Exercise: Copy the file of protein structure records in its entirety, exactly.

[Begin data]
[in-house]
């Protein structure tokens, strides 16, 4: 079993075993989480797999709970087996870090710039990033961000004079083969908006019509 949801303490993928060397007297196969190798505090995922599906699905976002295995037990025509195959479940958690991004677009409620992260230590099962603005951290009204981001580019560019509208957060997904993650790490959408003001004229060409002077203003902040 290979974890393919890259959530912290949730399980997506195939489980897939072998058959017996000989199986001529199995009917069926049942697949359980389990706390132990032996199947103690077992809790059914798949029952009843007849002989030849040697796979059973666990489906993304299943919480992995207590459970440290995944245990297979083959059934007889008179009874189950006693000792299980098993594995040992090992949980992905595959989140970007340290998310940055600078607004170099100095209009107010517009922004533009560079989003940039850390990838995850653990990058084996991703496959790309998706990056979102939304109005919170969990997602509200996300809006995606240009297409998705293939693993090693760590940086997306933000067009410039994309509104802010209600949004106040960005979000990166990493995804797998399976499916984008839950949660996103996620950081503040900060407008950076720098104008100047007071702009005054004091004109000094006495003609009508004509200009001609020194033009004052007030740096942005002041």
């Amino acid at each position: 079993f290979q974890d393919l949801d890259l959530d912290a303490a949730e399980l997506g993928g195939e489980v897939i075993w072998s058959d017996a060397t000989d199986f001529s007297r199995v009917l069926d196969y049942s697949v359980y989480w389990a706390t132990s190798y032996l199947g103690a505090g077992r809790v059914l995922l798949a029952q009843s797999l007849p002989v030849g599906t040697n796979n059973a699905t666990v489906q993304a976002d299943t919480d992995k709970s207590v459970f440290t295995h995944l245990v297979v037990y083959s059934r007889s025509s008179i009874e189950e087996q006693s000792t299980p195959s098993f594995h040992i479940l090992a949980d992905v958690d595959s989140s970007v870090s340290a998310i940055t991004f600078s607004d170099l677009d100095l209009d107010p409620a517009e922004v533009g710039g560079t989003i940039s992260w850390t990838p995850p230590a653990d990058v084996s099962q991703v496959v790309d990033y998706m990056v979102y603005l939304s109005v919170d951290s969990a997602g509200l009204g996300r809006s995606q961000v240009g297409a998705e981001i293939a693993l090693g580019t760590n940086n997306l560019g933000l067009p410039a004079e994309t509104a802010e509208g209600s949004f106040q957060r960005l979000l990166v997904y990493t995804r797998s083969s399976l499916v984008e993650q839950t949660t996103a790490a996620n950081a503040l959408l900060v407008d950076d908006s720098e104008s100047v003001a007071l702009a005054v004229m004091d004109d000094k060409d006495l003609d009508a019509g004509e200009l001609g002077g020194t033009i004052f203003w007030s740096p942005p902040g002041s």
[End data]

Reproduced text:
[in-house]
């Protein structure tokens, strides 16, 4: 079993075993989480797999709970087996870090710039990033961000004079083969908006019509 949801303490993928060397007297196969190798505090995922599906699905976002295995037990025509195959479940958690991004677009409620992260230590099962603005951290009204981001580019560019509208957060997904993650790490959408003001004229060409002077203003902040 290979974890393919890259959530912290949730399980997506195939489980897939072998058959017996000989199986001529199995009917069926049942697949359980389990706390132990032996199947103690077992809790059914798949029952009843007849002989030849040697796979059973666990489906993304299943919480992995207590459970440290995944245990297979083959059934007889008179009874189950006693000792299980098993594995040992090992949980992905595959989140970007340290998310940055600078607004170099100095209009107010517009922004533009560079989003940039850390990838995850653990990058084996991703496959790309998706990056979102939304109005919170969990997602509200996300809006995606240009297409998705293939693993090693760590940086997306933000067009410039994309509104802010209600949004106040960005979000990166990493995804797998399976499916984008839950949660996103996620950081503040900060407008950076720098104008100047007071702009005054004091004109000094006495003609009508004509200009001609020194033009004052007030740096942005002041």
């Amino acid at each position: 079993f290979q974890d393919l949801d890259l959530d912290a303490a949730e399980l997506g993928g195939e489980v897939i075993w072998s058959d017996a060397t000989d199986f001529s007297r199995v009917l069926d196969y049942s697949v359980y989480w389990a706390t132990s190798y032996l199947g103690a505090g077992r809790v059914l995922l798949a029952q009843s797999l007849p002989v030849g599906t040697n796979n059973a699905t666990v489906q993304a976002d299943t919480d992995k709970s207590v459970f440290t295995h995944l245990v297979v037990y083959s059934r007889s025509s008179i009874e189950e087996q006693s000792t299980p195959s098993f594995h040992i479940l090992a949980d992905v958690d595959s989140s970007v870090s340290a998310i940055t991004f600078s607004d170099l677009d100095l209009d107010p409620a517009e922004v533009g710039g560079t989003i940039s992260w850390t990838p995850p230590a653990d990058v084996s099962q991703v496959v790309d990033y998706m990056v979102y603005l939304s109005v919170d951290s969990a997602g509200l009204g996300r809006s995606q961000v240009g297409a998705e981001i293939a693993l090693g580019t760590n940086n997306l560019g933000l067009p410039a004079e994309t509104a802010e509208g209600s949004f106040q957060r960005l979000l990166v997904y990493t995804r797998s083969s399976l499916v984008e993650q839950t949660t996103a790490a996620n950081a503040l959408l900060v407008d950076d908006s720098e104008s100047v003001a007071l702009a005054v004229m004091d004109d000094k060409d006495l003609d009508a019509g004509e200009l001609g002077g020194t033009i004052f203003w007030s740096p942005p902040g002041s």